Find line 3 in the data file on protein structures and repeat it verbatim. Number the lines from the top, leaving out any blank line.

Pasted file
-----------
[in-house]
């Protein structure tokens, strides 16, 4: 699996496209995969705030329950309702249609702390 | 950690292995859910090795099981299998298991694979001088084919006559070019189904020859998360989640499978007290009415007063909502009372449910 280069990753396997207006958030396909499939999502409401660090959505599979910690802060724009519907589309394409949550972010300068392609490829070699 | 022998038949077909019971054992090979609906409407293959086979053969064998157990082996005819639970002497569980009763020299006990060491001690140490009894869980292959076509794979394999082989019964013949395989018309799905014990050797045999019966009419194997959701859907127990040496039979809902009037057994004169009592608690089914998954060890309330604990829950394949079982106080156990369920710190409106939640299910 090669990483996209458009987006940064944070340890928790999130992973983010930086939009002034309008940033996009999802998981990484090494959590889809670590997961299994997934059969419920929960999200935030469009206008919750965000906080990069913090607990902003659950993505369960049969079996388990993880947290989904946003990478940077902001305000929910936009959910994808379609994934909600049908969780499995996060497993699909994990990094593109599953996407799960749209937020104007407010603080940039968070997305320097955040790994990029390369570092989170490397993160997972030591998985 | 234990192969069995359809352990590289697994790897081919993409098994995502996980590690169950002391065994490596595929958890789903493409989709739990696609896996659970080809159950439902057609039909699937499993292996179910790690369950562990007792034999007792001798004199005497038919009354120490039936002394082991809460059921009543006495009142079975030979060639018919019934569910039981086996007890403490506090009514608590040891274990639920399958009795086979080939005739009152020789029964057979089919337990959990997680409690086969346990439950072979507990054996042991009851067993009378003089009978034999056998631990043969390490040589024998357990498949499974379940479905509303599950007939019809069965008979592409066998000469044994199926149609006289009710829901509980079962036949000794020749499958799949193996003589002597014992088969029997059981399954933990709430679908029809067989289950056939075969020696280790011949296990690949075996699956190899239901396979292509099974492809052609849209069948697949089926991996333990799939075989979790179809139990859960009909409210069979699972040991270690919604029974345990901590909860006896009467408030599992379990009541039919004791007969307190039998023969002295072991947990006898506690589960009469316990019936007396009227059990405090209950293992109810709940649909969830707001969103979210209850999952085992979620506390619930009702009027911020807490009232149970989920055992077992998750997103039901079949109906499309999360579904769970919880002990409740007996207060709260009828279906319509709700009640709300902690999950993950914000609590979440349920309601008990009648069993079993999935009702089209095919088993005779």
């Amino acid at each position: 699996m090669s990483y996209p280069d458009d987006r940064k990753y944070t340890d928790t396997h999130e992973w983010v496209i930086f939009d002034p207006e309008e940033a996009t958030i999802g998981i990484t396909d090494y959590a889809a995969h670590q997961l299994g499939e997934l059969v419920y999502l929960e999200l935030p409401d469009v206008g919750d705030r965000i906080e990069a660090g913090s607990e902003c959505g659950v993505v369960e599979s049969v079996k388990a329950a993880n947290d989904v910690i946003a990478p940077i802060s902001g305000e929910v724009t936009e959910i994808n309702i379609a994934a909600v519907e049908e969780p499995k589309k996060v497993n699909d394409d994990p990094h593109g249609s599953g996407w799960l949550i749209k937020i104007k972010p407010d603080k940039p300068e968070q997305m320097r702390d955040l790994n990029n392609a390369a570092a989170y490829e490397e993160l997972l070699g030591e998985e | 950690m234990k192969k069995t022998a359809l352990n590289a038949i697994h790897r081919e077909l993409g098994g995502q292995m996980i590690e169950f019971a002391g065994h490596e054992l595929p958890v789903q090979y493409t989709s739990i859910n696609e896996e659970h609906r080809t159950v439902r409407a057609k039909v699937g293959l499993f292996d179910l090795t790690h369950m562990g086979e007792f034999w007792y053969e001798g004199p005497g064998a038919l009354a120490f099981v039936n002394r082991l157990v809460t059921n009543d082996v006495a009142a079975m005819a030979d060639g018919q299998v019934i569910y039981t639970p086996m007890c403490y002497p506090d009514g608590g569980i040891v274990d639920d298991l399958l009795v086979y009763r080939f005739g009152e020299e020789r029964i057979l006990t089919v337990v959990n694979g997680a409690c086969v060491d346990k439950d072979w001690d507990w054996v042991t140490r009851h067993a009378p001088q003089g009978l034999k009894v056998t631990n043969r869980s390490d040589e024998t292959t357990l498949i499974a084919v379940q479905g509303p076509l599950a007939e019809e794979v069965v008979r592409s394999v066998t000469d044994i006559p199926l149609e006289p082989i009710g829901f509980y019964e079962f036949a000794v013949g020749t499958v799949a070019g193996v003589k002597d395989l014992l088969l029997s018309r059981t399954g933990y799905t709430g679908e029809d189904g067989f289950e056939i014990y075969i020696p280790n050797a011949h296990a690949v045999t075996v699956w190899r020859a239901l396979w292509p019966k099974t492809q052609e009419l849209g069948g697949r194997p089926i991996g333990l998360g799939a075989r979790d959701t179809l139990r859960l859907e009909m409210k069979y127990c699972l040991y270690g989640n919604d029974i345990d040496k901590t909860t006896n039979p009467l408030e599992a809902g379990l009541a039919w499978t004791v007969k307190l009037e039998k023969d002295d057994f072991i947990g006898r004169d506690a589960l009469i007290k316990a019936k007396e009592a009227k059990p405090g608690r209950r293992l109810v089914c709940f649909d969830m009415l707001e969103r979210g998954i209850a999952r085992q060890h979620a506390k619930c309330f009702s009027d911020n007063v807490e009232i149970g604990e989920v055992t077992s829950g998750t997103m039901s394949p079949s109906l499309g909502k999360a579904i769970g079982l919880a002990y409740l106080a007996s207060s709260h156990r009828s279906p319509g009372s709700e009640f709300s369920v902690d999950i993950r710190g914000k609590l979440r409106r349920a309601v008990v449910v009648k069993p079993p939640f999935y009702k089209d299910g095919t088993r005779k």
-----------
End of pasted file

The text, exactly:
């Amino acid at each position: 699996m090669s990483y996209p280069d458009d987006r940064k990753y944070t340890d928790t396997h999130e992973w983010v496209i930086f939009d002034p207006e309008e940033a996009t958030i999802g998981i990484t396909d090494y959590a889809a995969h670590q997961l299994g499939e997934l059969v419920y999502l929960e999200l935030p409401d469009v206008g919750d705030r965000i906080e990069a660090g913090s607990e902003c959505g659950v993505v369960e599979s049969v079996k388990a329950a993880n947290d989904v910690i946003a990478p940077i802060s902001g305000e929910v724009t936009e959910i994808n309702i379609a994934a909600v519907e049908e969780p499995k589309k996060v497993n699909d394409d994990p990094h593109g249609s599953g996407w799960l949550i749209k937020i104007k972010p407010d603080k940039p300068e968070q997305m320097r702390d955040l790994n990029n392609a390369a570092a989170y490829e490397e993160l997972l070699g030591e998985e | 950690m234990k192969k069995t022998a359809l352990n590289a038949i697994h790897r081919e077909l993409g098994g995502q292995m996980i590690e169950f019971a002391g065994h490596e054992l595929p958890v789903q090979y493409t989709s739990i859910n696609e896996e659970h609906r080809t159950v439902r409407a057609k039909v699937g293959l499993f292996d179910l090795t790690h369950m562990g086979e007792f034999w007792y053969e001798g004199p005497g064998a038919l009354a120490f099981v039936n002394r082991l157990v809460t059921n009543d082996v006495a009142a079975m005819a030979d060639g018919q299998v019934i569910y039981t639970p086996m007890c403490y002497p506090d009514g608590g569980i040891v274990d639920d298991l399958l009795v086979y009763r080939f005739g009152e020299e020789r029964i057979l006990t089919v337990v959990n694979g997680a409690c086969v060491d346990k439950d072979w001690d507990w054996v042991t140490r009851h067993a009378p001088q003089g009978l034999k009894v056998t631990n043969r869980s390490d040589e024998t292959t357990l498949i499974a084919v379940q479905g509303p076509l599950a007939e019809e794979v069965v008979r592409s394999v066998t000469d044994i006559p199926l149609e006289p082989i009710g829901f509980y019964e079962f036949a000794v013949g020749t499958v799949a070019g193996v003589k002597d395989l014992l088969l029997s018309r059981t399954g933990y799905t709430g679908e029809d189904g067989f289950e056939i014990y075969i020696p280790n050797a011949h296990a690949v045999t075996v699956w190899r020859a239901l396979w292509p019966k099974t492809q052609e009419l849209g069948g697949r194997p089926i991996g333990l998360g799939a075989r979790d959701t179809l139990r859960l859907e009909m409210k069979y127990c699972l040991y270690g989640n919604d029974i345990d040496k901590t909860t006896n039979p009467l408030e599992a809902g379990l009541a039919w499978t004791v007969k307190l009037e039998k023969d002295d057994f072991i947990g006898r004169d506690a589960l009469i007290k316990a019936k007396e009592a009227k059990p405090g608690r209950r293992l109810v089914c709940f649909d969830m009415l707001e969103r979210g998954i209850a999952r085992q060890h979620a506390k619930c309330f009702s009027d911020n007063v807490e009232i149970g604990e989920v055992t077992s829950g998750t997103m039901s394949p079949s109906l499309g909502k999360a579904i769970g079982l919880a002990y409740l106080a007996s207060s709260h156990r009828s279906p319509g009372s709700e009640f709300s369920v902690d999950i993950r710190g914000k609590l979440r409106r349920a309601v008990v449910v009648k069993p079993p939640f999935y009702k089209d299910g095919t088993r005779k």